Aimee Ginsburg Bikel, Theo’s wife and director of the Theodore Bikel Legacy Project, gives us an up-close and personal look at the man behind the legend. Aimee shares stories about Theo’s life, from his acting roles to a sampling of his folk music, as well as his passion for tikkun olam (repair of the world). Aimee also presents an excerpt from her recently released book, Theodore Bikel’s: The City of Light, which recounts moments from Theo’s childhood in Vienna.
Broadway Performance Coach and Music Director Michael Lavine shares Jewish themed songs that are unfamiliar to many, including songs that were cut from the original Fiddler on the Roof. Actress Barbara Minkus who starred in the Broadway show The Education of H*Y*M*A*N K*A*P*L*A*N and the television show Love American Style, makes a special guest appearance.
Today’s recipe is really a list: 49 different delicious, chometzdik, sustaining, take-it-along open sandwiches. Called tartines, they are an emanation of medieval peasant food in which a meal would be served atop a slice of bread so as to be eaten while on foot. I thought about making quail, the other culinary miracle performed for those desert wanderers, but then, not many of us have quail in the freezer. If you do, please send us a photo of those little delicacies, and my chef’s hat is off to you.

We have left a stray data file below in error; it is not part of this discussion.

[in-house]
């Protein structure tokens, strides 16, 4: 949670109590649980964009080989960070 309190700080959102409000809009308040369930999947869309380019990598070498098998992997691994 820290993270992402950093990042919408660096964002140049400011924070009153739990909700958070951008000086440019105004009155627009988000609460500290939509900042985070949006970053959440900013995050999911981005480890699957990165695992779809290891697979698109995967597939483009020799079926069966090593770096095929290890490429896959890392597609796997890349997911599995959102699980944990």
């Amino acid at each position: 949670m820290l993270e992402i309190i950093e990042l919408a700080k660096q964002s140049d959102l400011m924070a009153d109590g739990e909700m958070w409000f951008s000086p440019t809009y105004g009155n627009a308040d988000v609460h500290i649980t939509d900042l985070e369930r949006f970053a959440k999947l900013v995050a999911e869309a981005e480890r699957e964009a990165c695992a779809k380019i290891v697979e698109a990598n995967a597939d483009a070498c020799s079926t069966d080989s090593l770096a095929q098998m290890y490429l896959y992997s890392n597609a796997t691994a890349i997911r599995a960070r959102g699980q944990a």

When The Restaurant launched in Sweden in 2017, the website Drama Quarterly said that the series “is as brave, bold and ambitious as they come. A sprawling ensemble drama that opens in the aftermath of the Second World War and runs across two decades, it is an emotion-filled family saga that charts the fortunes of the owners and staff of Djurgårdskällaren, a high-end restaurant in the heart of Stockholm.” The show’s first season won the Kristallen Award for Best Swedish TV drama.
Former New Yorker cartoon editor Bob Mankoff shows how his Jewish heritage helped him become a successful cartoonist.
With best Passover wishes from my kitchen and family to yours, here are some recipes and food essays to tempt your palate, expand your repertoire and help bring you into the delight and meaning of the holiday, this year of 2020/5781, as we revisit Mitzrayim (Biblical Egypt) from our own narrowed places.